Catalogue no. 4081

Yorkshire wassail

Here we come a-wassailing among the leaves so green

Music: Trad. arr. Paul Ayres, Words: Trad. English

Voicing: SATB

Performance time approx: 3m 00s

Range S: d' – d'' / A: a – b' / T: f# – f#'; / B: F# – d'

Price code: C


This well known wassailing carol comes from Yorkshire in the north of England. The custom of wassailing, or going from door to door in the holiday season, singing and asking for food and drink, has ancient roots. The word “wassail” comes from Old English “wes hal”, or “good health” (lit. “be well”) and the wassail cup or bowl, often decorated with ribbons, was a receptacle for sharing whatever drink the home-owner cared to give the singers.

Paul Ayres’ arrangement gives the verses to the treble voices, starting in unison and building up to three part canonic harmony by verse 5. A refrain that is repeated regularly, apart from at the very end, makes this an easy piece to learn.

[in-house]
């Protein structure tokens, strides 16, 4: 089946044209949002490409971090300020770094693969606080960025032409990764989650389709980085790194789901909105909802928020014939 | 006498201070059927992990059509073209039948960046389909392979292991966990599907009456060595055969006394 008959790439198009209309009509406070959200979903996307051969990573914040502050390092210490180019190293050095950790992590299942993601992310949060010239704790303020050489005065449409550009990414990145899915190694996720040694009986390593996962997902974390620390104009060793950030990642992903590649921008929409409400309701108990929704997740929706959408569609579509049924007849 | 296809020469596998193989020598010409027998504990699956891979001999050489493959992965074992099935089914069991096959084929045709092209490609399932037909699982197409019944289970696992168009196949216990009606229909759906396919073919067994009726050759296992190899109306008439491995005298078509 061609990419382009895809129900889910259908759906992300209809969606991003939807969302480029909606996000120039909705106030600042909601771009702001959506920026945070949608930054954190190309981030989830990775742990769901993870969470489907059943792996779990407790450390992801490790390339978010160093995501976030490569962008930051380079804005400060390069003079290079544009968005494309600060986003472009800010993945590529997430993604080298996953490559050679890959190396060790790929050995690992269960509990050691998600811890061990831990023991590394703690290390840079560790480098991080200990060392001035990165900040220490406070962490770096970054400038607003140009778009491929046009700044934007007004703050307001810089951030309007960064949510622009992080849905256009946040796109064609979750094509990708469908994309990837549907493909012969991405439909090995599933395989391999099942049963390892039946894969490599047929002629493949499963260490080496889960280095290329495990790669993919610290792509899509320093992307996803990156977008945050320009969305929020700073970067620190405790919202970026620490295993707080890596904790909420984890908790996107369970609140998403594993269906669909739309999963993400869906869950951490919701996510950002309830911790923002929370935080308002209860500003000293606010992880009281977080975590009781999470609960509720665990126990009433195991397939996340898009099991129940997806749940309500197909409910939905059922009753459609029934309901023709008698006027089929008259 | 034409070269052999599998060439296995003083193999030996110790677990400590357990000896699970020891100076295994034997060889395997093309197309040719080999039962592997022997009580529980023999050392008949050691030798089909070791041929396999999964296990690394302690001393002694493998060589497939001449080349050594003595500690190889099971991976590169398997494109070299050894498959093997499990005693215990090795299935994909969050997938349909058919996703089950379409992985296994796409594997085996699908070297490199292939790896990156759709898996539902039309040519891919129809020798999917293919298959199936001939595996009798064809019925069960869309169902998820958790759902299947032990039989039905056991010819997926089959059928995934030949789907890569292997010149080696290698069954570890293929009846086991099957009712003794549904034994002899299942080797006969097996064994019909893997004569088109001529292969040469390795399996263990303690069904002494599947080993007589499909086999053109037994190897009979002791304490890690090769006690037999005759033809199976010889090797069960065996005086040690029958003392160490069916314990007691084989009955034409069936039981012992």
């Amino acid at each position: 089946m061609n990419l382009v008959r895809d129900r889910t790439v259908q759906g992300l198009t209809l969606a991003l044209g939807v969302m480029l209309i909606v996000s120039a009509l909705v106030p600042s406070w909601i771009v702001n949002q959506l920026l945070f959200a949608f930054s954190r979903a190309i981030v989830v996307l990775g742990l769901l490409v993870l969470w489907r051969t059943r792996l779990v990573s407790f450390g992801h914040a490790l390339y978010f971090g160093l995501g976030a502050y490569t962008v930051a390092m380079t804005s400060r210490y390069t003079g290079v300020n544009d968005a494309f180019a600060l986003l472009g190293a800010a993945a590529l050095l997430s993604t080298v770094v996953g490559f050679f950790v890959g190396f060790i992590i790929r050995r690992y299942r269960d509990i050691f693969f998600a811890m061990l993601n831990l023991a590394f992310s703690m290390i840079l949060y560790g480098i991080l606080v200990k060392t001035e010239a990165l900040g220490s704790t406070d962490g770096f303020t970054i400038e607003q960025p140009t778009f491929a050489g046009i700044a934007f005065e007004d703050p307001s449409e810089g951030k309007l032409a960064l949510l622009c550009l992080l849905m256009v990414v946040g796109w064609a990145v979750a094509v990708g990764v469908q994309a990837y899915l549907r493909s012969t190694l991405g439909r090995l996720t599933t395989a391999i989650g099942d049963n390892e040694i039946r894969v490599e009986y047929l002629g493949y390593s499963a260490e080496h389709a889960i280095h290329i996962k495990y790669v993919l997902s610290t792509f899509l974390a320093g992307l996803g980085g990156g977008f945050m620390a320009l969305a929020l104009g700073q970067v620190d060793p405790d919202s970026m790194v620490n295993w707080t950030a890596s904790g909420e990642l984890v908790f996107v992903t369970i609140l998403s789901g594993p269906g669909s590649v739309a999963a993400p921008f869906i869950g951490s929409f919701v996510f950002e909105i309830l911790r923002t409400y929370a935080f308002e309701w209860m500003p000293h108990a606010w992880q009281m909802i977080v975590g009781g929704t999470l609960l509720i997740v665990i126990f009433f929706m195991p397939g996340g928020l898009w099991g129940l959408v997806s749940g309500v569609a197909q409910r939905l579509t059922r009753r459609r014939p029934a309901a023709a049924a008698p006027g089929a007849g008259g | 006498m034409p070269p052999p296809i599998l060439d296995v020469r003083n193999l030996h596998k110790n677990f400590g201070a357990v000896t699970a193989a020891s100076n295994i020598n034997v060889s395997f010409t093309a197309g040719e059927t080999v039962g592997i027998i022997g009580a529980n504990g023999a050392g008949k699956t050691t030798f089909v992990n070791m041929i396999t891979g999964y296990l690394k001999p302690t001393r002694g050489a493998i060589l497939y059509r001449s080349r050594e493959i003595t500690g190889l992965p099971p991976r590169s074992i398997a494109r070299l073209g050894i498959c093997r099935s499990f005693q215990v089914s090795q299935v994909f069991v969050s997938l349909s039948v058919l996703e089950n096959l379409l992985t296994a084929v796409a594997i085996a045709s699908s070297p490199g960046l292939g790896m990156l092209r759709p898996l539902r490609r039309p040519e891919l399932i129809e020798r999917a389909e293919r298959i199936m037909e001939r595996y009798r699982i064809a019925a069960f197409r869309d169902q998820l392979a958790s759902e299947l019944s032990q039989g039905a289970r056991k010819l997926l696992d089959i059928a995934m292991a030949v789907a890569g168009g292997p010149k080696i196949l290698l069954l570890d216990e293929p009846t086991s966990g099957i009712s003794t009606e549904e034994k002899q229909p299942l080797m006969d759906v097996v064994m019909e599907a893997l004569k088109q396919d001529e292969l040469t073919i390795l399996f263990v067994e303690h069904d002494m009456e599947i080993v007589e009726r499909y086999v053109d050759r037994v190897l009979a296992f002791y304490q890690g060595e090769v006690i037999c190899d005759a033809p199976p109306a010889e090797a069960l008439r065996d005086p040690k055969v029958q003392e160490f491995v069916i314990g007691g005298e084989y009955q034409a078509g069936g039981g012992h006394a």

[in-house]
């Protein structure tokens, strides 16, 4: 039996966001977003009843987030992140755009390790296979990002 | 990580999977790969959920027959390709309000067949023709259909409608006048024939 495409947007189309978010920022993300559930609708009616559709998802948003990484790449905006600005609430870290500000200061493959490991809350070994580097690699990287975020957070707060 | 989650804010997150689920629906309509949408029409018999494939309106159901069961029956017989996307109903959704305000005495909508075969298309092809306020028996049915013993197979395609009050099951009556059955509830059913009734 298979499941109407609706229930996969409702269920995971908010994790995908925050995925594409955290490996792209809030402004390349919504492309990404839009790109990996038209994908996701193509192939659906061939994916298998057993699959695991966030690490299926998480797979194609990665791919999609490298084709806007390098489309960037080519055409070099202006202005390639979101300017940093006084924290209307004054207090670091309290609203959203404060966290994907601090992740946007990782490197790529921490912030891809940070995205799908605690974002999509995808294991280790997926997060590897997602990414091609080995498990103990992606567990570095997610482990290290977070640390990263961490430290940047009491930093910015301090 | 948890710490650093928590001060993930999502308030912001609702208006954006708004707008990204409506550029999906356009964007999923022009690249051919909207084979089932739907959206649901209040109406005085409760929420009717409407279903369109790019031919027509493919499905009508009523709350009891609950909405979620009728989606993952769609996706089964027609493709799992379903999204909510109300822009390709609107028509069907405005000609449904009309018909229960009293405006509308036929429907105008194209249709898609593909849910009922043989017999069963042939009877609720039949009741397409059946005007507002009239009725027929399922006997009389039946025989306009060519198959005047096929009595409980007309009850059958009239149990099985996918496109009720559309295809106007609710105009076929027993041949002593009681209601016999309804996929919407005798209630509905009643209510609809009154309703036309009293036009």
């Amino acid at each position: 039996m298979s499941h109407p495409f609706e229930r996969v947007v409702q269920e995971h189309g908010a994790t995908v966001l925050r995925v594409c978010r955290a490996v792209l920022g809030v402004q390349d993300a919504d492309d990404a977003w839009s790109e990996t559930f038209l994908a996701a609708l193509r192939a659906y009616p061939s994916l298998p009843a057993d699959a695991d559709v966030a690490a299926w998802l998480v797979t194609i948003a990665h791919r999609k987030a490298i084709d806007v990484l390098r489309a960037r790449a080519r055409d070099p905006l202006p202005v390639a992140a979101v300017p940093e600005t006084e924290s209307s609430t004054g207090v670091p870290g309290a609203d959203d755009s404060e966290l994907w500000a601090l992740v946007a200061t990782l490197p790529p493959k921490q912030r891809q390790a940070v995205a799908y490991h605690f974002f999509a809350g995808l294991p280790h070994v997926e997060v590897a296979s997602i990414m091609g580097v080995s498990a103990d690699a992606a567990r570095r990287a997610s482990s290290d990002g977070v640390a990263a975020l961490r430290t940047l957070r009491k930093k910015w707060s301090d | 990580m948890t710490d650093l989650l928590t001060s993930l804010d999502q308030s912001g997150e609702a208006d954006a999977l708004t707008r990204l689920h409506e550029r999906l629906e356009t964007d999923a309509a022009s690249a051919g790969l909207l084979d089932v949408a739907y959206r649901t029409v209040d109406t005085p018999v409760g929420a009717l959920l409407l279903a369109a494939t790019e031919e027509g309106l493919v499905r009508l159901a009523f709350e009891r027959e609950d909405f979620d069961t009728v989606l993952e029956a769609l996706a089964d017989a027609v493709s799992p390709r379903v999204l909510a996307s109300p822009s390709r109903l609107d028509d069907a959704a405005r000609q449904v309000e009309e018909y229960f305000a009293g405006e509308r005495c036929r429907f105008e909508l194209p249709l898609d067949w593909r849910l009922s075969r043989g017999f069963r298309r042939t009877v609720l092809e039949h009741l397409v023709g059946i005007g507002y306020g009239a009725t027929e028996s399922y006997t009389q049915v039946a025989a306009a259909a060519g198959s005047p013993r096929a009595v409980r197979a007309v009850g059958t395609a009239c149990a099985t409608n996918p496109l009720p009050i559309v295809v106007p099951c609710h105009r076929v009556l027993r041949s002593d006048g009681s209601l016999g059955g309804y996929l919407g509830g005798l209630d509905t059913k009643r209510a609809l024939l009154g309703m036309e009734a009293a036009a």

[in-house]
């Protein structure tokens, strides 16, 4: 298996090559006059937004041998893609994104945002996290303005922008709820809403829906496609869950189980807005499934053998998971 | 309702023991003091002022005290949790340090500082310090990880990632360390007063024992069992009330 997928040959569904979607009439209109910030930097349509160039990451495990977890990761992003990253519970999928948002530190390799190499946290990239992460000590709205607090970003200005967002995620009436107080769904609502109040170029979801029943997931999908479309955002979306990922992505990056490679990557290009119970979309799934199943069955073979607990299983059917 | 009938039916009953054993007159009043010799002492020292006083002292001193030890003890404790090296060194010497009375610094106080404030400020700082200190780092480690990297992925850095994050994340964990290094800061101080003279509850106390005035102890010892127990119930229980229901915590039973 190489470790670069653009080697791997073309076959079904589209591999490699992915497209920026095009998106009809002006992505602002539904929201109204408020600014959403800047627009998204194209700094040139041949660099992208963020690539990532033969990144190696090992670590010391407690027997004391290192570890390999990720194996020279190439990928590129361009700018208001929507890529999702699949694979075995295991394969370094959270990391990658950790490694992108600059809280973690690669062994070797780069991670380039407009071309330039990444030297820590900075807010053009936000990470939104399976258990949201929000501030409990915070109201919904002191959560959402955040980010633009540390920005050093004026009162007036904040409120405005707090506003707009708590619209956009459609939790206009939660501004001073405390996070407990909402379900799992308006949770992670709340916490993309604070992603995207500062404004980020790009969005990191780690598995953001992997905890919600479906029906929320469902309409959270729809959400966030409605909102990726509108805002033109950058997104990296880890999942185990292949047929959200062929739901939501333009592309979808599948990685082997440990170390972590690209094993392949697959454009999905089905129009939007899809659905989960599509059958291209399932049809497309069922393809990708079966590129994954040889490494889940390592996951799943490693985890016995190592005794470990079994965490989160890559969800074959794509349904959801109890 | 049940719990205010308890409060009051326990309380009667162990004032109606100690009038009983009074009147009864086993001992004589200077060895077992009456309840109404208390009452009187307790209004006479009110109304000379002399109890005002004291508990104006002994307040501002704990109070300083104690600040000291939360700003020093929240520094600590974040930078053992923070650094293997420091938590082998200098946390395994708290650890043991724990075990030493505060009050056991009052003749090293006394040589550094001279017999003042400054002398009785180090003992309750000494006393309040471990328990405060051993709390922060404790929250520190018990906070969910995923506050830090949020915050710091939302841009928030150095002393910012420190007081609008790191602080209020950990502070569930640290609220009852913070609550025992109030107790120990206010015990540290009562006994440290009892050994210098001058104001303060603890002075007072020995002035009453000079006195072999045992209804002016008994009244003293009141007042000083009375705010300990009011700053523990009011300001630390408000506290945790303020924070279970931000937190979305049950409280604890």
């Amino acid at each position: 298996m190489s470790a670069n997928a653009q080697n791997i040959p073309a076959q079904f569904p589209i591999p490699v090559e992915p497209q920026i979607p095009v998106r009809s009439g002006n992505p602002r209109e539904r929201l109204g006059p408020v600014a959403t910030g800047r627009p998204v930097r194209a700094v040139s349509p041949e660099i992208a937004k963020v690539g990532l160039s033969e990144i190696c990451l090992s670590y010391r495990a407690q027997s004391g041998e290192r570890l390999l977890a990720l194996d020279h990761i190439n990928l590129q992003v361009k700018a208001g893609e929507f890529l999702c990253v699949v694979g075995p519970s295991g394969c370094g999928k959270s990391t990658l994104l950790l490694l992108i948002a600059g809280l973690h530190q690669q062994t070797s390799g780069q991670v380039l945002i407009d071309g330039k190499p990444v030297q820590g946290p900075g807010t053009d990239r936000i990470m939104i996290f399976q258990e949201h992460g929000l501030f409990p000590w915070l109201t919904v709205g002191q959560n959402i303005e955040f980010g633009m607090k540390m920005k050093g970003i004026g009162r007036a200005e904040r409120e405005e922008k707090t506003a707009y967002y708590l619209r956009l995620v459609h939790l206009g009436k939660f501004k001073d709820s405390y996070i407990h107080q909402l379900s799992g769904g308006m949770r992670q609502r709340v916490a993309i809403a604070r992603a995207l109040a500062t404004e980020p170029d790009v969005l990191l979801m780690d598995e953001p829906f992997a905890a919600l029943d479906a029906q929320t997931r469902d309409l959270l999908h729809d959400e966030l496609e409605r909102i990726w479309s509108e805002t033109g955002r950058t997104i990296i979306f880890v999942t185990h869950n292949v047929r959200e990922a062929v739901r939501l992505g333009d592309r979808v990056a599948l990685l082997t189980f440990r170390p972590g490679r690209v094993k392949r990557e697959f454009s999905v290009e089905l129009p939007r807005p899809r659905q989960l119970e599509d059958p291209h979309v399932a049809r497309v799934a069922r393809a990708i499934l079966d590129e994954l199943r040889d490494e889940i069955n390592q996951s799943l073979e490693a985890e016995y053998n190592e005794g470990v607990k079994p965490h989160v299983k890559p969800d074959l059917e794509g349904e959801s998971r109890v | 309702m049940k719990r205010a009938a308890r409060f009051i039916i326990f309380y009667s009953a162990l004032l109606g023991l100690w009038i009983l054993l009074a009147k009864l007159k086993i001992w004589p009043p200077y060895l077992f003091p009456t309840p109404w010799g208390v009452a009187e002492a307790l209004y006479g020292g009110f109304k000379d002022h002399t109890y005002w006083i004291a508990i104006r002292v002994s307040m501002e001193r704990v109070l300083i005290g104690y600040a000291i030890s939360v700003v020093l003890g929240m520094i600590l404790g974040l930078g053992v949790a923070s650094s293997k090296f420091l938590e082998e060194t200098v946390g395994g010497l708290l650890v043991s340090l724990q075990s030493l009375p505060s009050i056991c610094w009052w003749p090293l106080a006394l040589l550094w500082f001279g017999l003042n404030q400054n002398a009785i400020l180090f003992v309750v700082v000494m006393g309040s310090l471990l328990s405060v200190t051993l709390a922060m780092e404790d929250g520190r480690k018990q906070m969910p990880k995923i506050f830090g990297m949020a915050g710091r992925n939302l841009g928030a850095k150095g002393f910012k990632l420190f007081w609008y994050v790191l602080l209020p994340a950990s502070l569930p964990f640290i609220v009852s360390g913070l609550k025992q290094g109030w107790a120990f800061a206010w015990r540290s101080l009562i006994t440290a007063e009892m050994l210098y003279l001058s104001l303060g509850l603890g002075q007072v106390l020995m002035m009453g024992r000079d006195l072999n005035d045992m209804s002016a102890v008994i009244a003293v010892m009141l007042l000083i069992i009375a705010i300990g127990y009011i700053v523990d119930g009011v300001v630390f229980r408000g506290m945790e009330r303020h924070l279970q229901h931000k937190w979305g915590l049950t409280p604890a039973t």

See also Paul’s Gloucestershire Wassail song and Peter Hill’s arrangement of the French luck visit song Guillaneus.

Here we come a-wassailing among the leaves so green,
Here we come a-wandering, so fair to be seen.

Love and joy come to you, and to your wassail too,
And God bless you, and send you a happy New Year,
And God send you a happy New Year.

We are not daily beggars that beg from door to door,
But we are neighbours’ children whom you have seen before.

We have got a little purse of stretching leather skin,
We want a little of your money to line it well within.

Bring us out a table, and spread it with a cloth.
Bring us out some mouldy cheese, and some of your Christmas loaf.

God bless the master of this house, likewise the mistress too,
And all the little children that round the table go.

Good master and good mistress, while you’re sitting by the fire,
Pray think of us poor children a-wandr’ing in the mire.


Card ImageChristmas, midwinter, New Year

Yorkshire wassail

Paul Ayres


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